The coverage of Victoria’s devastating bushfires has just started to hit the rest of the nation.
With seventy six confirmed deaths, it is the worst bushfire disaster in our history. It is feared there could be dozens more.Â
A sign of the times perhaps but we have followed the tragedy through Twitter, a micro-blogging service where literally many hundreds of thousands of people can simultaneously contribute to an information flow.
realising that there are a whole lot of Melbournians who haven’t grokked the scale of the #bushfires.
Grokked be young person’s speak for understand.
And how true that statement is. We are just beginning to comprehend the dimension of this. The extent of the devastation. And the agony of individuals who’ve lost loved ones and all their worldly possessions. In some cases, just forty kilometres from Melbourne’s CBD, on the city’s outskirts to our north.
We are accustomed to summer bushfires to some extent. But not bushfires that kill more than seventy six people and destroy 700 homes, injuring hundreds of people. This is almost too much to process for many of us.Â
There are reports than much-loved former Nine newsreader Brian Naylor and his wife have not yet been accounted for.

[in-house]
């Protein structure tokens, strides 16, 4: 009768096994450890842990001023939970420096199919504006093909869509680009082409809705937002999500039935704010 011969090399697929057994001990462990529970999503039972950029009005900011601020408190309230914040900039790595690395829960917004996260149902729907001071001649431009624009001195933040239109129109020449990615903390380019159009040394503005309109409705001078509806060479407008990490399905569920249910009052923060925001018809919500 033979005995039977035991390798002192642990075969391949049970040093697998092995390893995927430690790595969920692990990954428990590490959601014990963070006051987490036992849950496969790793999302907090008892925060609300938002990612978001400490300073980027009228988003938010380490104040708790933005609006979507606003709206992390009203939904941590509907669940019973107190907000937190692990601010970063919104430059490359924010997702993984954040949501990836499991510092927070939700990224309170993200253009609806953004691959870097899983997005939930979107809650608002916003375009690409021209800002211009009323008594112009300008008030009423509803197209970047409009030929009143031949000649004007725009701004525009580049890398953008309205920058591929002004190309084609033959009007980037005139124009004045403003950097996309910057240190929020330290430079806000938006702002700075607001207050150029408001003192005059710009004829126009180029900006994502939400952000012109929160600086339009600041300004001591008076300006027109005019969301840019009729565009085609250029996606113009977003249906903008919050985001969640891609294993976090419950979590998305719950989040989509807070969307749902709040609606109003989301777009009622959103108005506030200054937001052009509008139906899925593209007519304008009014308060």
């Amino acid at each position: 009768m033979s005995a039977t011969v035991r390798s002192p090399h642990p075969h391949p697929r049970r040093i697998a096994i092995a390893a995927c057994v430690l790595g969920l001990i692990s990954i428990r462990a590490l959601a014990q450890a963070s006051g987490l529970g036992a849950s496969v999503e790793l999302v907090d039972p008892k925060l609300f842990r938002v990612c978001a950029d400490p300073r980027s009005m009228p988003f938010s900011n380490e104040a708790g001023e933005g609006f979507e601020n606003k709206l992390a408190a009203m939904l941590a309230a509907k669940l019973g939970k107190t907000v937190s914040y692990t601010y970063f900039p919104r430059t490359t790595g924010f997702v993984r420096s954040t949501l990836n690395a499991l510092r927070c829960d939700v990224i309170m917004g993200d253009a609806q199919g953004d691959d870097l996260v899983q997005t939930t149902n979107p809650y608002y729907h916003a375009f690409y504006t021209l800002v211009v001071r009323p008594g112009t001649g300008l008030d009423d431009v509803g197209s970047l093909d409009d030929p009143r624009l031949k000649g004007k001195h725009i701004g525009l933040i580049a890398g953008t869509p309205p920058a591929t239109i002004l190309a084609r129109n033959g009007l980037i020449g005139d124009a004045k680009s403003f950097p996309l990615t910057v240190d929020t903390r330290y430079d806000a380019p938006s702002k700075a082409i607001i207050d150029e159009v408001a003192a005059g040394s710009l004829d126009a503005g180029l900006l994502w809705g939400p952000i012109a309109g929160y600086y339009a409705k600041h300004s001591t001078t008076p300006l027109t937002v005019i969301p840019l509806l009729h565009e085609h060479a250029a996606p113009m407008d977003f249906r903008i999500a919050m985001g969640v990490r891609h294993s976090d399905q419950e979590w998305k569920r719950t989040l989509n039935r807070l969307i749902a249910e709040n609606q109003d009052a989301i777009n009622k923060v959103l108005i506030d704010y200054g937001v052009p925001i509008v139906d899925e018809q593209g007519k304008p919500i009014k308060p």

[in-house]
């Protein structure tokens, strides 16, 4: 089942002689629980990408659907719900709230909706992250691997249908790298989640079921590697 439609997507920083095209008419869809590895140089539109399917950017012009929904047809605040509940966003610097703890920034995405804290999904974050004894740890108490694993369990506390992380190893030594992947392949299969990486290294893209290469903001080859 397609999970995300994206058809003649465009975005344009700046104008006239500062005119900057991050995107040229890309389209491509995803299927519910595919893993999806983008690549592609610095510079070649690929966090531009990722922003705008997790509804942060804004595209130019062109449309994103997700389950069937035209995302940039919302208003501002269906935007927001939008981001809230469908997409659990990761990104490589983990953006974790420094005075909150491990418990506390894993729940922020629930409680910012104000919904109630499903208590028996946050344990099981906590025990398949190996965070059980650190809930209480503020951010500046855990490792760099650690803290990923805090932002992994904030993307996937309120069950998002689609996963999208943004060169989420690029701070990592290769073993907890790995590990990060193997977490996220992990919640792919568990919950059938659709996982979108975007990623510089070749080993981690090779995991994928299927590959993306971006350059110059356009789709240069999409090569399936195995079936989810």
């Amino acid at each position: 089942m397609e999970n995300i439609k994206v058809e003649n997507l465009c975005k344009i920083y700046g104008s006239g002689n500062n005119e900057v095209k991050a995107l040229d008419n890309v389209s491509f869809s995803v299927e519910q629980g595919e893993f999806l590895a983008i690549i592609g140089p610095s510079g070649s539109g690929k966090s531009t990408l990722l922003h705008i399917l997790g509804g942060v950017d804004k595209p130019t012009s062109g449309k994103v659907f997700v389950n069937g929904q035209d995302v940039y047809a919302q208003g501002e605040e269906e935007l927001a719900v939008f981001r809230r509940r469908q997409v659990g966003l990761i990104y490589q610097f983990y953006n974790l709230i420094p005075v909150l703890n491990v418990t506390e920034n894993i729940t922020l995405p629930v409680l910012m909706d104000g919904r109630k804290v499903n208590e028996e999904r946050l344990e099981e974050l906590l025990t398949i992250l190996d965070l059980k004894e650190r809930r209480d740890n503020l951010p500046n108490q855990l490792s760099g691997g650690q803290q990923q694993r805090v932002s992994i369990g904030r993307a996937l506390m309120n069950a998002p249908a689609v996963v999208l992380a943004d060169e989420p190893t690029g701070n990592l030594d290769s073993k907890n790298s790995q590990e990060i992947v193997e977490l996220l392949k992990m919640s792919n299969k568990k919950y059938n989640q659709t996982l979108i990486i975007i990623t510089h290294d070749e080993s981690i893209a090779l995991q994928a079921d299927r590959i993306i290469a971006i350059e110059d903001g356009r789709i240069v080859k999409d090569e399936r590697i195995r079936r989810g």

We first heard of this via Twitter.
And while the Herald Sun and other mainstream news sources have done their usually brilliant work, it’s been Twitter that has stood out this time for us.Â
We all have one connection or another with the bush. Ours is with old stomping grounds on Mt Macedon (safe) and a dear friend’s hometown in Beechworth (currently safe but a very concerning situation for the towns around it). It’s the memories of those areas and the special people who live in them that bring this home to all Australians.
What can you do? Praying doesn’t hurt we always think. And pulling out the plastic could be helpful too.Â
Again sourced from Twitter:
Red Cross & PM’s Appeal Line: 1800 811 700 or click here
While the emergence of tools like Twitter is one of many reminders of us how much the world is changing, these awful bushfires are a test as ancient as there can be.
And of course it’s not just a test for those directly hit. But for all of us watching on in horror, a test of our generosity and decency and the capacity of our government/community agencies in helping those who need it most. In many cases, they don’t just need insurance money in a month or two, they need cash right now to ensure they have clothes to wear next week.
And last but above all else, we consider the bravery of those who fight the fires in the emergency services, risking their lives to save others.
The mind-numbing heat, the choking smoke, the terrifying noise and the randomness and speed of a bushfire makes it the most formidable of foes.
Those who go into this kind of terrifying inferno to keep us safe are a reminder that while we occasionally see glimpses of hell on earth, there are plenty of angels kicking around too.
God bless all of them.